Dependency is when a person develops a tolerance and an increased need for a drug or substance. There are types of dependency such as physical, and psychological addictions. Disorder or a substance use disorder is when casual or experimental use of alcohol or other substances (including illegal drugs, medications prescribed or not) escalates. Treatment includes programs and facilities a person can enroll in, to seek assistance and to receive help to recovery.
There are many types of treatment facilities for a person to receive help to recovery. Students should know who to see and where to go for resources in the school and in the community (e.g., teacher, coach, school counselor, SAC, school nurse, resource officer, peer leadership individual, mental health specialist, parents, social worker).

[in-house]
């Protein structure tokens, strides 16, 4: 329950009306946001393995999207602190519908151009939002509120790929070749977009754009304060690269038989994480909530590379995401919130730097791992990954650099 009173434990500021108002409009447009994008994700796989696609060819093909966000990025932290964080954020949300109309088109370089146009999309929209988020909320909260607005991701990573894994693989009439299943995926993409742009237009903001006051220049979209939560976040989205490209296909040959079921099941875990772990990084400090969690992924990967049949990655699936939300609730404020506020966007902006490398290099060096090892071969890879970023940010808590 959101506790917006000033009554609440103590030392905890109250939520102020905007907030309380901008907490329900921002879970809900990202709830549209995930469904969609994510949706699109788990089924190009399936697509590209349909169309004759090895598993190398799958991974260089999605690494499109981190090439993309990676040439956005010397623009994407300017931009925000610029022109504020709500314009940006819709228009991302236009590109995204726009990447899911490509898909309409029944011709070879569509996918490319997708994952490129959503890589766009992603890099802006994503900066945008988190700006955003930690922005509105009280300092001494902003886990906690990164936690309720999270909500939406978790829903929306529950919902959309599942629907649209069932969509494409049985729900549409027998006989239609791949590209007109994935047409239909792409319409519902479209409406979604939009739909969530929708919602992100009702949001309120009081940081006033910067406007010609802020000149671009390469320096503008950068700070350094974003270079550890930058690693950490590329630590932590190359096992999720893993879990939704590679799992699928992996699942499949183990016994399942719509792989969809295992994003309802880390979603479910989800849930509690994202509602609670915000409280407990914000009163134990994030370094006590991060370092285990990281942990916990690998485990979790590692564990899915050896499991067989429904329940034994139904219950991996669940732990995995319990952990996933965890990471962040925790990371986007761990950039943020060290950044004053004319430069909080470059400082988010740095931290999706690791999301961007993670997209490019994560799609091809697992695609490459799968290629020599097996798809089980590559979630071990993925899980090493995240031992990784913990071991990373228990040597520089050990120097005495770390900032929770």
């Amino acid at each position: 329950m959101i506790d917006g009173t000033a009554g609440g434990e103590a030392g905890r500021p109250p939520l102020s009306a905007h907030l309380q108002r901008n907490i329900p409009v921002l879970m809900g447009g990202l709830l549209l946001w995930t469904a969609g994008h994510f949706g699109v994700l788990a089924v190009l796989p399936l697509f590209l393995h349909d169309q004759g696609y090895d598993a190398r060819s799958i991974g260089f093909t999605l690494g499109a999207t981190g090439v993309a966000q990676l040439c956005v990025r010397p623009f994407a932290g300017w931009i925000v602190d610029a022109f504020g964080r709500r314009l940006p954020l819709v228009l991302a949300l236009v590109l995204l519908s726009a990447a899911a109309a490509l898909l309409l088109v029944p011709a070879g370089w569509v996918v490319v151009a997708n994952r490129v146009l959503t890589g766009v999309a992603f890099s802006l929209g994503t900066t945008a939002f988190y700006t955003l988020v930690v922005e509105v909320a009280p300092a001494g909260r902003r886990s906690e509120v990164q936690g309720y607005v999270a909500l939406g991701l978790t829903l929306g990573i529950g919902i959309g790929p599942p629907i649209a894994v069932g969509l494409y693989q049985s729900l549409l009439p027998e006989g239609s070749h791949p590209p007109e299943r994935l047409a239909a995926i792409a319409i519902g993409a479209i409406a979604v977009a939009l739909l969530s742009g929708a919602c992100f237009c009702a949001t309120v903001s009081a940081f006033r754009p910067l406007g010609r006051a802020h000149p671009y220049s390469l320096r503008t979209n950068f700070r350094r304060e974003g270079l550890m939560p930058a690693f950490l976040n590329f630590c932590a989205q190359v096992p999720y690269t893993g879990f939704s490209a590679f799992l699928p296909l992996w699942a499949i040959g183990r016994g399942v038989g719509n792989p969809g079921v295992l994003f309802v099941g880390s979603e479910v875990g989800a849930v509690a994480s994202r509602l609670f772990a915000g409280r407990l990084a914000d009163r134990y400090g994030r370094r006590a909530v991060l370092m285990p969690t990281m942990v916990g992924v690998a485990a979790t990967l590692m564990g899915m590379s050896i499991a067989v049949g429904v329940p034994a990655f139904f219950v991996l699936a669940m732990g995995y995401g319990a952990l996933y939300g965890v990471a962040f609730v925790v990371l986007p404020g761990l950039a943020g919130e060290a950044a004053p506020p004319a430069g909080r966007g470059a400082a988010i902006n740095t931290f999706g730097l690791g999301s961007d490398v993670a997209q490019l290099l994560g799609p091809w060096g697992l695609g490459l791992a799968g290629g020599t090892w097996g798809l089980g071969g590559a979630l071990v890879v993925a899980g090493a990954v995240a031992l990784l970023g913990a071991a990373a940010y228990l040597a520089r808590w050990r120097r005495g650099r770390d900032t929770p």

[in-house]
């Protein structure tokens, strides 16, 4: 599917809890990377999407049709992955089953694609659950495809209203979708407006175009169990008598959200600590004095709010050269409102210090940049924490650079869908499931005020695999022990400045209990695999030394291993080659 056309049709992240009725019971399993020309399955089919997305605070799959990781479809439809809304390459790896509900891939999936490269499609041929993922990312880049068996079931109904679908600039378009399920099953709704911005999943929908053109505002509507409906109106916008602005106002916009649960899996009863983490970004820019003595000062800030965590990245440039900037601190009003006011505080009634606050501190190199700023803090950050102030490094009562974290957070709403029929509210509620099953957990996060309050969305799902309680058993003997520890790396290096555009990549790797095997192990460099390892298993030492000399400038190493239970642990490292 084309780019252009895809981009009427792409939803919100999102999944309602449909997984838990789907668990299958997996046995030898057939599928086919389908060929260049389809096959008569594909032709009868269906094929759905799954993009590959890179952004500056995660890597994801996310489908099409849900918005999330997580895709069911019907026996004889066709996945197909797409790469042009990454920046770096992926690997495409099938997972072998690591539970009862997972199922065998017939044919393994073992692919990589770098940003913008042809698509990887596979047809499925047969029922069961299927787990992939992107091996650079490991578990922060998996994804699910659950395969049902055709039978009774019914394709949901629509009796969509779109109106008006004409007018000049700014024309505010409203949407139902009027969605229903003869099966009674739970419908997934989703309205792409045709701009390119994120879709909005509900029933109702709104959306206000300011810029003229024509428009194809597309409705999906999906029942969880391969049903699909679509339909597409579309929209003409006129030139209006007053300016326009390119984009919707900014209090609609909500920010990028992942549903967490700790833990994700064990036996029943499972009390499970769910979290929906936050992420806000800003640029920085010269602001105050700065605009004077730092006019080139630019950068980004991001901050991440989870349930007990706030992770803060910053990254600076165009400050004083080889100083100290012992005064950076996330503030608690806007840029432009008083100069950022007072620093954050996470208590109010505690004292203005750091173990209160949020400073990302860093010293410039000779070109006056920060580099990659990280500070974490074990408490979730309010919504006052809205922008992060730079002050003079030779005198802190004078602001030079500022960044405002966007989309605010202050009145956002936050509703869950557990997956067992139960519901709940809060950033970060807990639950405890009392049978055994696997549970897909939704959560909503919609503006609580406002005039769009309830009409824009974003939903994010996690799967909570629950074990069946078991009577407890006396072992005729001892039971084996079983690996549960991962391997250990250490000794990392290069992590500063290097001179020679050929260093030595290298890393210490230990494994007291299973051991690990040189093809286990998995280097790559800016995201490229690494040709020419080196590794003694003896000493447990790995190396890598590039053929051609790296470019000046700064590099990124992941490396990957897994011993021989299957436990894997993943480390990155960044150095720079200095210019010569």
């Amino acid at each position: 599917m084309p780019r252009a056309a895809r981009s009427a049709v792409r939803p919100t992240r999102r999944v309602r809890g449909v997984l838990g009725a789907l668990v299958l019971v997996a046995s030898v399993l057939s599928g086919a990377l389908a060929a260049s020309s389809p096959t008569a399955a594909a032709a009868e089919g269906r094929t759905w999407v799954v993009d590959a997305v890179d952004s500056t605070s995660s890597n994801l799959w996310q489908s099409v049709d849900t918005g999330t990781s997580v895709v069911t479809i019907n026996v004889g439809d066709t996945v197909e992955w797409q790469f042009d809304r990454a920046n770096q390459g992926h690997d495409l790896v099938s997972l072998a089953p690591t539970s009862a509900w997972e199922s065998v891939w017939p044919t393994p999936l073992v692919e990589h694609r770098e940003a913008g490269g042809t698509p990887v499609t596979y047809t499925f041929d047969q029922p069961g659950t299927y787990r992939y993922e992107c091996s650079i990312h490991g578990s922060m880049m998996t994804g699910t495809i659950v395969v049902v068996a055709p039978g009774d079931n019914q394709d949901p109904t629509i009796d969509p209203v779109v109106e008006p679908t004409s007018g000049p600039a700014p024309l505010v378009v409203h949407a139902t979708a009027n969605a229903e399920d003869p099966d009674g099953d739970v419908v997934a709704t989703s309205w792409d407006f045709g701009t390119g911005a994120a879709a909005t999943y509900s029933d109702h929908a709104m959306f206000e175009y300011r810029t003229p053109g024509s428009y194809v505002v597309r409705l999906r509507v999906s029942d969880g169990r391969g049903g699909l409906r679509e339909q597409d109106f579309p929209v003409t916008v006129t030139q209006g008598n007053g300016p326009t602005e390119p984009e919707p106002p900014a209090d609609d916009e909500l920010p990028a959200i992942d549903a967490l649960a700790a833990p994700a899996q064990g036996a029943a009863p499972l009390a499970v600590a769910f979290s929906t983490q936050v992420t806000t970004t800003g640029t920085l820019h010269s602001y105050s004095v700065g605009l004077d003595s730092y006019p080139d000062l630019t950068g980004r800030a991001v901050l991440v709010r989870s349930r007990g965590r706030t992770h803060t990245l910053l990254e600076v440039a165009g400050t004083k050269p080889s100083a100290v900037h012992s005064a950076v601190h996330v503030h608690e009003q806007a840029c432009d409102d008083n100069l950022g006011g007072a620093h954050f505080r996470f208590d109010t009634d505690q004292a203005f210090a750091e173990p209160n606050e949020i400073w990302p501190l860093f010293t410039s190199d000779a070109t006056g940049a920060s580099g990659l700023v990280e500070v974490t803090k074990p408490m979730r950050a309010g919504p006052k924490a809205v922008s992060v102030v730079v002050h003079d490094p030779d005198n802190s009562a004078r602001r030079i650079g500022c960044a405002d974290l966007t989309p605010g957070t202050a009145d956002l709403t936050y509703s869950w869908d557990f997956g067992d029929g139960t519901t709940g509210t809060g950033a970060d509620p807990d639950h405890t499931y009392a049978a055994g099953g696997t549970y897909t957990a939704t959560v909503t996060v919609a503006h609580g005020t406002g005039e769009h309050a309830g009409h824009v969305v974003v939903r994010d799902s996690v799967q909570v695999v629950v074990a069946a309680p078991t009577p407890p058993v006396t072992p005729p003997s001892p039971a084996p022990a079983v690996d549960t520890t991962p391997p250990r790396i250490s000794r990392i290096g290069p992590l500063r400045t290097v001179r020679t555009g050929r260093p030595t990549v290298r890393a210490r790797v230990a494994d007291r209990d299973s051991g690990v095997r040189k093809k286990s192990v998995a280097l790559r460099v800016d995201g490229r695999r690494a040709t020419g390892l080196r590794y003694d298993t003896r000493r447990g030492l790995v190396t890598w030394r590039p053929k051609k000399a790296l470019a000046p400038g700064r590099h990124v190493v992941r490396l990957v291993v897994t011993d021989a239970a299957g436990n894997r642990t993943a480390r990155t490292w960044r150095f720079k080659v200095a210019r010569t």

The 10 Comprehensive Health and Physical Education practices describe the ways in which individuals in these field engage in their careers as well as reflect the actions and behaviors of active, informed, responsible individuals and contributing community members. Curriculum writers and educators will want to consider how they can design learning experiences that will enable their students to develop these skills in conjunction with the content knowledge reflected in the core ideas and performance expectations.
Acting as responsible and contributing member of society